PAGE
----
A lipoma is a benign fatty tumor. Lipomas typically do not have the potential to convert into a malignancy, but they can increase in size, leading to disfigurement or sometimes pain and discomfort depending on their location.
On the surface, lipomas appear easy to remove. They are squishy and soft and seem to lie just beneath the skin’s surface. But beware of first impressions (which also goes for dating too, though for me it’s been a long, long time…). Given their noninvasive nature, you’d think lipomas ought to shell out nicely, if it were not for meddlesome stuff such as different tissue planes, nerves, blood vessels and the like. Lipomas of the face, head and neck pose particular challenges.
Take the title picture above. Lipomas often are superficial, meaning they usually are just below the skin and subcutaneous fat underneath the skin. However, this lady had a lipoma on the lower face, deep to that thin sheet of muscle that covers most of the lower face and neck called the platysma. The CT scan (imagine looking upwards at the neck and face from below) shows this—compare it to the opposite normal side. Branches of the facial nerve however run just deep to that muscle. Searching for nerves is challenge #1. Challenge #2 is cosmesis, a fancy term for “don’t make an ugly scar.” Incising directly over the center of the lipoma is the easiest approach, but this places the incision directly on her face, and no matter how cool Al Pacino was in the movie Scar Face, she didn’t want to be mistaken for a cussing drug dealer. And so the better location is just under the jaw or mandible; incisions in this site camouflage quite well and blend better with natural skin creases. Once the incision is made and the lower surface of the lipoma is identified, the incision and soft tissues can be retracted upwards for better exposure. Surprisingly, she was one of two patients within a month upon whom I operated with a lipoma in this same spot.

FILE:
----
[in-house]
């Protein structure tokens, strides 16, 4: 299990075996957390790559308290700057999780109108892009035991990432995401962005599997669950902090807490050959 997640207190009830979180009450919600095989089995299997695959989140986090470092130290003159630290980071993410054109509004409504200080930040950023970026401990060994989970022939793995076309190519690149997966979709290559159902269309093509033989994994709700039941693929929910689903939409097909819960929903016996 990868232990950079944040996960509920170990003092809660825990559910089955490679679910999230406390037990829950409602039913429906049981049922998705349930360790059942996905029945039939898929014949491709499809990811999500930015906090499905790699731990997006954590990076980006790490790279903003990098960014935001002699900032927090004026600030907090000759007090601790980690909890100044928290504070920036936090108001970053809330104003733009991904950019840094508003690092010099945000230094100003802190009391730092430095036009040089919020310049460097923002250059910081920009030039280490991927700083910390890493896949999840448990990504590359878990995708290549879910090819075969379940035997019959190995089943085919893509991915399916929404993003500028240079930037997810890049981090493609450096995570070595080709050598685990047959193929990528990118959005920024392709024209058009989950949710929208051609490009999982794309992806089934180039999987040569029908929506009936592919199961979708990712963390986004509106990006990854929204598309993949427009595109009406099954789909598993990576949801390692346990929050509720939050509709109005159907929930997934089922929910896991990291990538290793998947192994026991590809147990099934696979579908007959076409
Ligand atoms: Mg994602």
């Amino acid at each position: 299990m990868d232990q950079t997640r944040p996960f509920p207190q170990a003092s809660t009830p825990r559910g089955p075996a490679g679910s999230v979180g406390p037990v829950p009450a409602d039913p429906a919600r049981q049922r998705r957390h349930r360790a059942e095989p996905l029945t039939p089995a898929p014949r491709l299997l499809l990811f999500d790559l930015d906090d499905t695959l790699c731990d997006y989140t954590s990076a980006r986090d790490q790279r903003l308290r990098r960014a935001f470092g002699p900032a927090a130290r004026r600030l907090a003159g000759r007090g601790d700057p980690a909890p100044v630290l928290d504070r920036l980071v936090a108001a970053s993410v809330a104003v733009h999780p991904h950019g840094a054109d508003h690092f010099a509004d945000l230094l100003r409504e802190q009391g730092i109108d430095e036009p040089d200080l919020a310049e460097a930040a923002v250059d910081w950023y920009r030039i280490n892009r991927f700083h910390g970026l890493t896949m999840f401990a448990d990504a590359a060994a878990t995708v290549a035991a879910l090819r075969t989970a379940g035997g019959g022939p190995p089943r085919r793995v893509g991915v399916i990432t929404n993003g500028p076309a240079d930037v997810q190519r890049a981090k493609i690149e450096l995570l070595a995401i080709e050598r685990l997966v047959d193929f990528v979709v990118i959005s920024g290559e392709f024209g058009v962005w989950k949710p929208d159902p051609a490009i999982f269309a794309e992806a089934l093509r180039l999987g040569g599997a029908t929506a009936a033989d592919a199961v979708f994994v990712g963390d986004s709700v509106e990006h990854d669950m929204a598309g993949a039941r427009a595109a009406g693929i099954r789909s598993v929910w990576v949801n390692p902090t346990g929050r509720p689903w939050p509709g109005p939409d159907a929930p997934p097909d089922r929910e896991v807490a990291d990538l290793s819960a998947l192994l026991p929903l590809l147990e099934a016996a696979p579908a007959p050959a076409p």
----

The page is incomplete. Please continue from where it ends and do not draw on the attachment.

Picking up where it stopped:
Speaking of nerves, the next patient had a lipoma on the side of his face and head which was causing pain especially when lying on the same side. It also was getting more visible and he wanted it out.
Careful dissection revealed a branch of his facial nerve deep to the lipoma. The temporal branch helps to close the eye and move the forehead. There is also a zygomatic branch nearby that aids in eye closure. Even when identifying and preserving nerves, I tell patients there still is a risk of nerve weakness since dissection on a nerve can cause neuropraxia, where the nerve it doesn’t transmit signals as well as it should due to it being manipulated. Fortunately, he had no facial weakness and no problems with eye closure.
As every surgeon knows, removing anything from the body, no matter how simple it may seem, requires a proper assessment of the problem, good preop preparation, a thorough knowledge of relational anatomy and careful, meticulous surgical technique, which is the reason med school and residency are so darn long.
©Randall S. Fong, M.D.
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